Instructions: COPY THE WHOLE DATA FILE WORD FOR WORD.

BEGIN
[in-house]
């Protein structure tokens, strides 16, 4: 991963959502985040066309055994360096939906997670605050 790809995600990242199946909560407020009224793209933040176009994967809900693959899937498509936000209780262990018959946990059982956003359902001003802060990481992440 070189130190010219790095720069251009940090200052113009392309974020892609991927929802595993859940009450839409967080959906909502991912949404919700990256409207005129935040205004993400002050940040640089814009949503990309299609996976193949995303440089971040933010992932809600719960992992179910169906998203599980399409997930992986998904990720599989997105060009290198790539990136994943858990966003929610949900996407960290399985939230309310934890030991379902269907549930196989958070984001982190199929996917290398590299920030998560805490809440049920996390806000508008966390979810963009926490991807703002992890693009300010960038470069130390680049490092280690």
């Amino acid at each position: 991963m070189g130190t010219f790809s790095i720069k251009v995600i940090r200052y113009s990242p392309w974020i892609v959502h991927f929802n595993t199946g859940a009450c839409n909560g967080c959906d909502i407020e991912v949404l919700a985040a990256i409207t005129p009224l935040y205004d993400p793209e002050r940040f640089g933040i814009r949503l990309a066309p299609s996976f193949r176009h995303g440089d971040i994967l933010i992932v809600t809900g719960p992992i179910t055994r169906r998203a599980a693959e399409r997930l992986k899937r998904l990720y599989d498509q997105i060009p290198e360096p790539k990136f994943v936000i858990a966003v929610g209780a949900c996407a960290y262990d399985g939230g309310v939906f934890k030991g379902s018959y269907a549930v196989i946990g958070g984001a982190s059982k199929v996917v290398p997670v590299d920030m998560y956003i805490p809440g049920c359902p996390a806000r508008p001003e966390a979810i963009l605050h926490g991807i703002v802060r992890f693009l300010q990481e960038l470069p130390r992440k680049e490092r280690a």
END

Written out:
[in-house]
């Protein structure tokens, strides 16, 4: 991963959502985040066309055994360096939906997670605050 790809995600990242199946909560407020009224793209933040176009994967809900693959899937498509936000209780262990018959946990059982956003359902001003802060990481992440 070189130190010219790095720069251009940090200052113009392309974020892609991927929802595993859940009450839409967080959906909502991912949404919700990256409207005129935040205004993400002050940040640089814009949503990309299609996976193949995303440089971040933010992932809600719960992992179910169906998203599980399409997930992986998904990720599989997105060009290198790539990136994943858990966003929610949900996407960290399985939230309310934890030991379902269907549930196989958070984001982190199929996917290398590299920030998560805490809440049920996390806000508008966390979810963009926490991807703002992890693009300010960038470069130390680049490092280690």
């Amino acid at each position: 991963m070189g130190t010219f790809s790095i720069k251009v995600i940090r200052y113009s990242p392309w974020i892609v959502h991927f929802n595993t199946g859940a009450c839409n909560g967080c959906d909502i407020e991912v949404l919700a985040a990256i409207t005129p009224l935040y205004d993400p793209e002050r940040f640089g933040i814009r949503l990309a066309p299609s996976f193949r176009h995303g440089d971040i994967l933010i992932v809600t809900g719960p992992i179910t055994r169906r998203a599980a693959e399409r997930l992986k899937r998904l990720y599989d498509q997105i060009p290198e360096p790539k990136f994943v936000i858990a966003v929610g209780a949900c996407a960290y262990d399985g939230g309310v939906f934890k030991g379902s018959y269907a549930v196989i946990g958070g984001a982190s059982k199929v996917v290398p997670v590299d920030m998560y956003i805490p809440g049920c359902p996390a806000r508008p001003e966390a979810i963009l605050h926490g991807i703002v802060r992890f693009l300010q990481e960038l470069p130390r992440k680049e490092r280690a």